You can set the expectations together and iron out the honesty in your home, but if you want to build trust with your teen, you need to set a good example yourself. Be the change you want to see in the world, right?
If you don’t want your teen to drink alcohol at parties, you probably don’t want to show up at grandma and grandpa’s with a six pack of White Claw, and go on and on about how amazing it is and how everyone should drink hard seltzer. If you glorify alcohol, so will your teen. If you think it’s cool to smoke a joint after work, so will your teen. And if your teen hears you and your spouse fighting because you spent all the savings on fantasy football bets… and lied about spending the money on groceries, your teen is going to think being dishonest is okay … as long as you don’t get caught. If they hear you gossiping about their friend’s misfortunes, they will think it’s okay to bag on their friends behind their backs. If they see Dad come home with a pile of stolen materials from the construction site, they’re going to think it’s okay to pinch some clothes from their retail job.
So if you want your teen to be honest, and dignified, and moralistic, you need to show them that you are always trustworthy in any and every situation. If they see you lying, cheating, breaking confidences all over the place, not only will they not come to you when they really need you, but they are more likely to act similarly too, and the last things you need to be dealing with is a teen who doesn’t place much importance on being a trustworthy person.
You may want that relationship you had before, and even if you are an exemplary parent, and you model good behavior for your teen, they still might not want to tell you everything.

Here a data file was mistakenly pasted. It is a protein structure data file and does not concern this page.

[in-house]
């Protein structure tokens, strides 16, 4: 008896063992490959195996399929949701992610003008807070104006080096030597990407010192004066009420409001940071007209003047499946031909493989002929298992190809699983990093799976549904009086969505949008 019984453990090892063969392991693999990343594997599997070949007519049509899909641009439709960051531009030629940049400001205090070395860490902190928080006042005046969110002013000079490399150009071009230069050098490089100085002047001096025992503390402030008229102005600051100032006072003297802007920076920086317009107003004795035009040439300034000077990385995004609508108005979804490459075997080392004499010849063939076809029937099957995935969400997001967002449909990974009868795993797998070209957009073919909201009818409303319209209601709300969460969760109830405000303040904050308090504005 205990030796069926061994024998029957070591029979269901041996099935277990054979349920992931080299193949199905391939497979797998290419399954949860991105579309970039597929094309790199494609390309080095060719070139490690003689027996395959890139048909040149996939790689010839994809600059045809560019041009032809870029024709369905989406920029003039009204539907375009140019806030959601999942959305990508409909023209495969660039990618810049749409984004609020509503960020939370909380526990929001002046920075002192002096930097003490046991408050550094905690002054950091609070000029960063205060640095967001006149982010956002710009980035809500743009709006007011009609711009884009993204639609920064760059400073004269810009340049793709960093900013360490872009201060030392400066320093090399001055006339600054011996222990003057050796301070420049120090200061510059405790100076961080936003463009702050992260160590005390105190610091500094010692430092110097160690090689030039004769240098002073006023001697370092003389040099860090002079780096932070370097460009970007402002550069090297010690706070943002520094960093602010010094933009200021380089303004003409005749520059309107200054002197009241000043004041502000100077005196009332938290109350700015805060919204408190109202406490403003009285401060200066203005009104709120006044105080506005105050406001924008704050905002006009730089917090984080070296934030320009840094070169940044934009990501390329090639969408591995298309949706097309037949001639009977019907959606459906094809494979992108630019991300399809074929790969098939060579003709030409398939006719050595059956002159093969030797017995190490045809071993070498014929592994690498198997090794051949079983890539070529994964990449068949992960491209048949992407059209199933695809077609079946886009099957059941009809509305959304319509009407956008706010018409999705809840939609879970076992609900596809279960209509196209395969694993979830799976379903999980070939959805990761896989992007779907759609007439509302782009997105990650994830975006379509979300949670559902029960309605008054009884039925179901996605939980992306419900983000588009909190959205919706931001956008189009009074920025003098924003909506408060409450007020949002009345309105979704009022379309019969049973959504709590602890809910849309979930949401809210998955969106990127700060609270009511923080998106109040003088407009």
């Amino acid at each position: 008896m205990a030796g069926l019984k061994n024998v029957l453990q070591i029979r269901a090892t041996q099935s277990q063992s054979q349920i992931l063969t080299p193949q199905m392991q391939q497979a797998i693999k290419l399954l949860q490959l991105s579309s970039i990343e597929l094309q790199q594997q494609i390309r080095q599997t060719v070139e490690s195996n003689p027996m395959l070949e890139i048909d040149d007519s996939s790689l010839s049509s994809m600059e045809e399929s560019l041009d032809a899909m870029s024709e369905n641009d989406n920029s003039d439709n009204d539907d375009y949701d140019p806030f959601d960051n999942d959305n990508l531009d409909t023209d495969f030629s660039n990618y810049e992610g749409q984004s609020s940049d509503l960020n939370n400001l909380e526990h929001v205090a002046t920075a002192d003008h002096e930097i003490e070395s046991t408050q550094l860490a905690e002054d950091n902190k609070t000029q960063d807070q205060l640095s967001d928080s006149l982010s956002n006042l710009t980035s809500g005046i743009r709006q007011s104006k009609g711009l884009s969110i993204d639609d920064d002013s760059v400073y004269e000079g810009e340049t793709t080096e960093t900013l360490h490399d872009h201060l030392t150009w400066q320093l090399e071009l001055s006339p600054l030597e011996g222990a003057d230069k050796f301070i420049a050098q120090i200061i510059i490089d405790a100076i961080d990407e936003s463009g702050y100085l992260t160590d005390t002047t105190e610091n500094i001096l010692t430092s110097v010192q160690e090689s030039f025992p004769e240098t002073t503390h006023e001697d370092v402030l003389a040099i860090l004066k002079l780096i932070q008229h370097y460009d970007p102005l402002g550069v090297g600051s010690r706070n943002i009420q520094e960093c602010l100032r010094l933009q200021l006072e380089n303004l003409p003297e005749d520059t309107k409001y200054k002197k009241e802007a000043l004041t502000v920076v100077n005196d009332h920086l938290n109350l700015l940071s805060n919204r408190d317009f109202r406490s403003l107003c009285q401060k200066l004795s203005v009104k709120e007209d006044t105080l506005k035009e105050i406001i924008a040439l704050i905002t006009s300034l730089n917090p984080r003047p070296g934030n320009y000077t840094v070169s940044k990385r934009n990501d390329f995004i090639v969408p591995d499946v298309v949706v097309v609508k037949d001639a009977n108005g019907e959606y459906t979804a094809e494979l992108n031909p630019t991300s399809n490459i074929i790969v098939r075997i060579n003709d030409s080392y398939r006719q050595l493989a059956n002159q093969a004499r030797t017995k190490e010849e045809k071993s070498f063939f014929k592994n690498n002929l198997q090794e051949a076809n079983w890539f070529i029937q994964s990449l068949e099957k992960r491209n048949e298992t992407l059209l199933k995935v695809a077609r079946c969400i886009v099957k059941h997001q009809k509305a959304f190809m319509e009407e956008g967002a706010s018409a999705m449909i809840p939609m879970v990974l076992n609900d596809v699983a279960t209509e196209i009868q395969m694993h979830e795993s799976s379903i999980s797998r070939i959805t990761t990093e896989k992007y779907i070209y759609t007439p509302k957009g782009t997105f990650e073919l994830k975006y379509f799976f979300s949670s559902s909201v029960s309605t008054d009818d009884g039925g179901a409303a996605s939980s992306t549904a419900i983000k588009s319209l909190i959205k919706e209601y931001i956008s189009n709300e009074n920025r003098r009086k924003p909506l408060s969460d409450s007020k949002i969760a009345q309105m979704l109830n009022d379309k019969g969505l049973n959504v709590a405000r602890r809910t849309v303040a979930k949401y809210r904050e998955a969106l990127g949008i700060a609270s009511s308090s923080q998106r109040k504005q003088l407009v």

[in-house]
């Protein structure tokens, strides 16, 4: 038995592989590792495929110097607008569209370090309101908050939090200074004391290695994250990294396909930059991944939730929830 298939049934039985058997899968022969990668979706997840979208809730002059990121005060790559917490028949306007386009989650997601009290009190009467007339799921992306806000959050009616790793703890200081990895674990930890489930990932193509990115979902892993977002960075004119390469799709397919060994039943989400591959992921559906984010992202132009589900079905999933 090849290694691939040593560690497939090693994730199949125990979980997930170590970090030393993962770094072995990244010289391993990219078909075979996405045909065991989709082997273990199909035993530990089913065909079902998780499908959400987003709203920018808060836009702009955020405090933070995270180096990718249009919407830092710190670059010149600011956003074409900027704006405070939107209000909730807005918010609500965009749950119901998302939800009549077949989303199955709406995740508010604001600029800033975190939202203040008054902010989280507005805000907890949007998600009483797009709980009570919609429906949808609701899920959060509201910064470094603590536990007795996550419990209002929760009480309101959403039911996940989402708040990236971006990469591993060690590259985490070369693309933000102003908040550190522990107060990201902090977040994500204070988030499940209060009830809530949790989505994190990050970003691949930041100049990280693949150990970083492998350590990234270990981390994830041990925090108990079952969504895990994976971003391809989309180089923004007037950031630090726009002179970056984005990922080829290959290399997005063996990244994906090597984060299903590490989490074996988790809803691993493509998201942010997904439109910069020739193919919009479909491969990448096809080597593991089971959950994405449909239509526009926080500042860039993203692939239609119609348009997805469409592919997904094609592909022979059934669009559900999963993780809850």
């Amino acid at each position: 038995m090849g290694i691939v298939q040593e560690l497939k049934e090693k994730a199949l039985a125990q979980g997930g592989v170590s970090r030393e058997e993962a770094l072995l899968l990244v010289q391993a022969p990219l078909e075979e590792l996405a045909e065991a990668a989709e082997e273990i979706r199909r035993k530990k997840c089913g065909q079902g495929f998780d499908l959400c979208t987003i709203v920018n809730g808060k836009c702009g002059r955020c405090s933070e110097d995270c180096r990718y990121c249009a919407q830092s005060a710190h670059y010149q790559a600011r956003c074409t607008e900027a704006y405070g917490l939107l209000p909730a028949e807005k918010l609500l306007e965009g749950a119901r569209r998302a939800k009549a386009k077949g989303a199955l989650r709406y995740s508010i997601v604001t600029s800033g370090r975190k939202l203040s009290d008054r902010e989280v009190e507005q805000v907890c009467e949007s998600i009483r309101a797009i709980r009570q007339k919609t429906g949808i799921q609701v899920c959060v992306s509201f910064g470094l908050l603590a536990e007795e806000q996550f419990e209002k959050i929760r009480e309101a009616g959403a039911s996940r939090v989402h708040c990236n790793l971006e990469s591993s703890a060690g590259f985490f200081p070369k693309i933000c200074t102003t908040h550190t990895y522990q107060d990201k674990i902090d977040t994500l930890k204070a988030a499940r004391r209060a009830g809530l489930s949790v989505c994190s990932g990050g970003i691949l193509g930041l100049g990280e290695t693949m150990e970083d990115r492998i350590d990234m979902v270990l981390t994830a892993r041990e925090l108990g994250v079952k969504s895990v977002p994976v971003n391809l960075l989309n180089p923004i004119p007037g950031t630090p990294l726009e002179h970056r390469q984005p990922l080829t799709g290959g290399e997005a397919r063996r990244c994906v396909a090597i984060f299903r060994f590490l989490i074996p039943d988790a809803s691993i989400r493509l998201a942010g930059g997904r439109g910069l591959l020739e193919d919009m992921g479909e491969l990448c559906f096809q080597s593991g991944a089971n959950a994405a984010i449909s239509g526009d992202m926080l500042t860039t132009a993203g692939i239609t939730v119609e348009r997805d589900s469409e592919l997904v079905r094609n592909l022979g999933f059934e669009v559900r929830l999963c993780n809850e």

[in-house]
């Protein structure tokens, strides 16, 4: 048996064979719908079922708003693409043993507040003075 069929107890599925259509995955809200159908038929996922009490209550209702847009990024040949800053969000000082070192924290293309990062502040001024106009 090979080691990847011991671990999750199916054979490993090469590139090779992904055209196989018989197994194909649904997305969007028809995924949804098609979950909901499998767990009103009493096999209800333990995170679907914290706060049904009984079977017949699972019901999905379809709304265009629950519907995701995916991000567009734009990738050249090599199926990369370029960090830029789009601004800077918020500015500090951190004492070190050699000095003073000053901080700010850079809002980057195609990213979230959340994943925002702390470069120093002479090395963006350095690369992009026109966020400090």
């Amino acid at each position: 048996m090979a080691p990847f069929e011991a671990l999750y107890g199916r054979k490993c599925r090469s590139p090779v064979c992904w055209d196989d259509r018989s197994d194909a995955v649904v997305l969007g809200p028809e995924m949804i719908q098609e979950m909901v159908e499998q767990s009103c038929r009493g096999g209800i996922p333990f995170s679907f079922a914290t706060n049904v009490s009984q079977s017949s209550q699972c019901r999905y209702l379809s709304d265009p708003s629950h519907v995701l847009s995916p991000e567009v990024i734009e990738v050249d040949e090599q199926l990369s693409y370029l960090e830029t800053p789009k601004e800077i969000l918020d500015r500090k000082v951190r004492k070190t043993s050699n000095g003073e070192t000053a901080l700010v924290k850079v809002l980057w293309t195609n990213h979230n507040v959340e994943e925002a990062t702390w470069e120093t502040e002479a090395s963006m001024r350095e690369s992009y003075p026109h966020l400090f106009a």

Being a teen means discovering oneself, and that is a good thing. Teens like to build themselves up on social media, and text and IM their friends to keep up with their private lives. Yet how much of this do they want to share with their parents?
Apparently not much. Experts like Elizabeth Donovan, M.A., in an article called “Pssst…Why Is My Teen Keeping Secrets From Me?” say keeping certain secrets from parents can be good for teens. Yet we want our kids to talk to us. We don’t want them to go at it alone! We don’t want them to ever have feelings of depression or despair and not share that with us.
Donovan says children tell their secrets to adults in the early stages of human development because they aren’t ready to individuate from their parents. Yet in early adolescence, teens become aware that secrecy allows them to create their own identity. And they need to keep their Instagram posts, sexy Snapchats, and taboo texts and all that stuff secret from their parents. It helps them sample out different character ‘outfits.’ It helps them soundboard practice scripts, jokes, and conversations that they need to have in order to figure out who they are. It’s really just their age. We adults have had plenty of time to work out who we are. Our teens are needing independence from the childhood days of telling us everything.
So maybe parents might benefit from knowing teens need to keep their personal ‘rough draft’ to themselves. Depending on the content of the secret, Donovan says, the concept of secrecy and the motivation behind it can be extremely controversial between parents and teens. We want to peek at their rough draft, and they are mortified, because it’s not done yet! If you knew what they said or did, it might be too embarrassing. They think you might not like them as much as you did before. This is a real thing. Teens do care what you think, and that might be the motivation not to tell you.
“Shame and guilt provide compelling motives for keeping difficult secrets such as sexual assault and eating disorder but they are not the only reasons teens remain silent,” Donavan said, adding that despite the eye rolling, door slamming, and verbal insistence that they don’t want your advice, they do. She said, “In many cases the biggest deterrent for teens is risking their parents’ disapproval or disappointment.”